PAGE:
April 01, 2007
Reuters and Bloomberg on Blackstone's Tax Structure
Posted by Victor Fleischer

Reuters and Bloomberg have picked up the thread on Blackstone's aggressive tax structure. 

Robert Willens, a highly-respected tax commentator, thinks Blackstone is pretty safe.  From the Bloomberg story:

Robert Willens, an accounting analyst at Lehman Brothers Holdings Inc., said Blackstone may be able to accomplish its goal because the tax code clearly identifies the types of income it can earn under the structure it proposes.         

"If Blackstone earns the type of income specified in the requisite quantities, then that should be the end of the inquiry,'' he said. "It's not proper, in these cases, as a matter of statutory construction, to inquire into whether the `spirit' of the statute has been well served.''         

Mr. Willens may be right that, as a matter of statutory construction, the plain language of 7704 is probably enough to carry the day in court, should the IRS choose to challenge the structure.  This isn't the sort of sham transaction structured that begs for a non-literal interpretation of the Code. 

But that hardly diminishes the tax risk going forward, as Congress isn't bound by its failure to address this kind of structure when it first passed the rules in 1987.  Among other things, the Blackstone structure "works" because it sets up blocker entities that check-the-box as corporations, cleansing the "bad" income from management fees and deal advisory fees.  The check-the-box rules didn't come into effect until 1996, and clearly weren't contemplated when Congress wrote the PTP rules.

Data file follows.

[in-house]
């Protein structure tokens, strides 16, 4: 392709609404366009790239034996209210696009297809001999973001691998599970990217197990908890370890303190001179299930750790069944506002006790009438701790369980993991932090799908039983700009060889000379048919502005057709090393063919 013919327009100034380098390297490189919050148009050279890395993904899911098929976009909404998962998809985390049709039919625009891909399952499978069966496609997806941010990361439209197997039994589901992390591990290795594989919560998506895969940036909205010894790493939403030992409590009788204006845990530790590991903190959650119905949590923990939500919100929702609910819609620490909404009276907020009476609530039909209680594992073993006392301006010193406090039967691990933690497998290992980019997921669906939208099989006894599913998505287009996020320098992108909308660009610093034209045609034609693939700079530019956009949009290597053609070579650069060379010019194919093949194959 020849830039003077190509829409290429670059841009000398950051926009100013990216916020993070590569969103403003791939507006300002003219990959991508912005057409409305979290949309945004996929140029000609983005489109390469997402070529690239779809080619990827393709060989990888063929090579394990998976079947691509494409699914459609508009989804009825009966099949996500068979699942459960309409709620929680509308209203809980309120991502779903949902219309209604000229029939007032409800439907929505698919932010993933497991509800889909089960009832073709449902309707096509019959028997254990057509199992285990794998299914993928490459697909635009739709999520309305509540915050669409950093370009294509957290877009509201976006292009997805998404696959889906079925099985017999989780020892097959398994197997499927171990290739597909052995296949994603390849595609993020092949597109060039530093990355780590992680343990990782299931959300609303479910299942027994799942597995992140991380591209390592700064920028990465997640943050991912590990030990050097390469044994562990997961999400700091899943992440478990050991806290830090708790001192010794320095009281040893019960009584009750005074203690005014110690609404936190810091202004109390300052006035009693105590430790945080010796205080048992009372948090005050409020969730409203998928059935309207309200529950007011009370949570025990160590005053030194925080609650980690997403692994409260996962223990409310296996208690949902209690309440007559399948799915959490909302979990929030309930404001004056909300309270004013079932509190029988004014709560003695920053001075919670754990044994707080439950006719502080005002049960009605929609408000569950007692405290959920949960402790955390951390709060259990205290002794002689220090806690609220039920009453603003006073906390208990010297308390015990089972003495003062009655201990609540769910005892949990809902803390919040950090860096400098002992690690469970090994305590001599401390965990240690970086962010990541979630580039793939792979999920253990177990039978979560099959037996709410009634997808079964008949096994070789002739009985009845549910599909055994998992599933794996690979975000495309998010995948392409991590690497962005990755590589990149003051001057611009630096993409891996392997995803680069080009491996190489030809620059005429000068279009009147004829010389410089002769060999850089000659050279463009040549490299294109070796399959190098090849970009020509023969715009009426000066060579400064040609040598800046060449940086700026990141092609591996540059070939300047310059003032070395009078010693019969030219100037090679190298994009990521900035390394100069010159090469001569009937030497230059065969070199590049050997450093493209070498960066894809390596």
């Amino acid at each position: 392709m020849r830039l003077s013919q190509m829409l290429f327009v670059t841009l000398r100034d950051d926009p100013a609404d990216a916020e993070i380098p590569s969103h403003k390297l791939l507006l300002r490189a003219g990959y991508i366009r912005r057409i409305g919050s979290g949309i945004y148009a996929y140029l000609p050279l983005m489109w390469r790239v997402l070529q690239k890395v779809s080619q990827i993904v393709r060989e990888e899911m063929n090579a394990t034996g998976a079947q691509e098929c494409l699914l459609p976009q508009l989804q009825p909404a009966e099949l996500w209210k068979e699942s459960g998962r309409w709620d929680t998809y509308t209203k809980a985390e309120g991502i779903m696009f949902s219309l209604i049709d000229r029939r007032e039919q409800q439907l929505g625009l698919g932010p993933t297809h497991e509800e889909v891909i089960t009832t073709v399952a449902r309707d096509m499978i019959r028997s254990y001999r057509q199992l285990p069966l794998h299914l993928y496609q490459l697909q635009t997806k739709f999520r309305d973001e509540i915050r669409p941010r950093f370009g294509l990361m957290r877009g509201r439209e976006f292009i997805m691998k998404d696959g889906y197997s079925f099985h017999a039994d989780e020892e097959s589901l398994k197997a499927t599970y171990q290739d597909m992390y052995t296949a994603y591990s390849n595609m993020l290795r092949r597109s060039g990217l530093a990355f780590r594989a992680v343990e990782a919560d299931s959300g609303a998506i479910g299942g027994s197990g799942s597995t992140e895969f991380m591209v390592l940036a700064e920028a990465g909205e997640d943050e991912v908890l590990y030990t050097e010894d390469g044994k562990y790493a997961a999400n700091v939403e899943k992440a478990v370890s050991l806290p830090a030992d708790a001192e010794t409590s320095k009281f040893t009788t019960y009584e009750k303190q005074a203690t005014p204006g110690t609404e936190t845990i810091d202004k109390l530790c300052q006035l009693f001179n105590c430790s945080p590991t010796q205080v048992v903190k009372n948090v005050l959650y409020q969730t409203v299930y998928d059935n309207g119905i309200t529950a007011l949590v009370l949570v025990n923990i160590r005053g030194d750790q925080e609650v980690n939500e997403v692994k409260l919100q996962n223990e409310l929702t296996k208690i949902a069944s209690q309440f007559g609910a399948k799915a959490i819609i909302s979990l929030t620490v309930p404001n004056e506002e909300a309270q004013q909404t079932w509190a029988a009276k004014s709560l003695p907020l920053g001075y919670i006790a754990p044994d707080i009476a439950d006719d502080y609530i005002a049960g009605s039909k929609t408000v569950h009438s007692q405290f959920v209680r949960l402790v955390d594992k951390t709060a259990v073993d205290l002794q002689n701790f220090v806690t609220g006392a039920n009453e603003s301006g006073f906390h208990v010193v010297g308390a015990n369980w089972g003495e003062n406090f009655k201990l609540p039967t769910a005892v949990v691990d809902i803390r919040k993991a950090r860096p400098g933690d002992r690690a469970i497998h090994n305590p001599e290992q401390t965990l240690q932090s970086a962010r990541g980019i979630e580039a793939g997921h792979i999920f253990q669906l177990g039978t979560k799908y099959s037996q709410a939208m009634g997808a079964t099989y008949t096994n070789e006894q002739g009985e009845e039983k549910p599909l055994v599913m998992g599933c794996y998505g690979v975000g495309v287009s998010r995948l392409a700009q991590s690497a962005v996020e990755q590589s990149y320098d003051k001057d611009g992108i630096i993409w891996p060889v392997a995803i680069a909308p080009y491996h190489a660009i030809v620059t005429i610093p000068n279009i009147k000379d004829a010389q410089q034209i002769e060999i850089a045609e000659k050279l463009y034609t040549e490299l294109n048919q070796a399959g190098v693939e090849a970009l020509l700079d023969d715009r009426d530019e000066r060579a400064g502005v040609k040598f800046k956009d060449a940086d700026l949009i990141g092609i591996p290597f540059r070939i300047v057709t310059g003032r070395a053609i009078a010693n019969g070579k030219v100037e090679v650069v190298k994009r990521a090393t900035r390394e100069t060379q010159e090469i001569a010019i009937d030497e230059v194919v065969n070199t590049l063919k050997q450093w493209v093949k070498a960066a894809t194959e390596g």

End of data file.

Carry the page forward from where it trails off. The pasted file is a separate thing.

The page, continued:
The publicly-traded partnership rules have sprung a leak, and I'd be surprised if Congress didn't try to plug it quickly.  Blackstone's avoidance of the 40 Act and the RIC rules won't help its case.  As Willens notes in the Reuters story, Blackstone is walking a fine line "between acting like an investment company, but not having to register as one."  Congress may find the tight-rope act too clever by half.

Related Posts:  The Politics of Taxing Blackstone, Blackstone IPO: Analysis of the Tax RiskThe Blackstone IPO: Regulatory Arbitrage Extraordinaire

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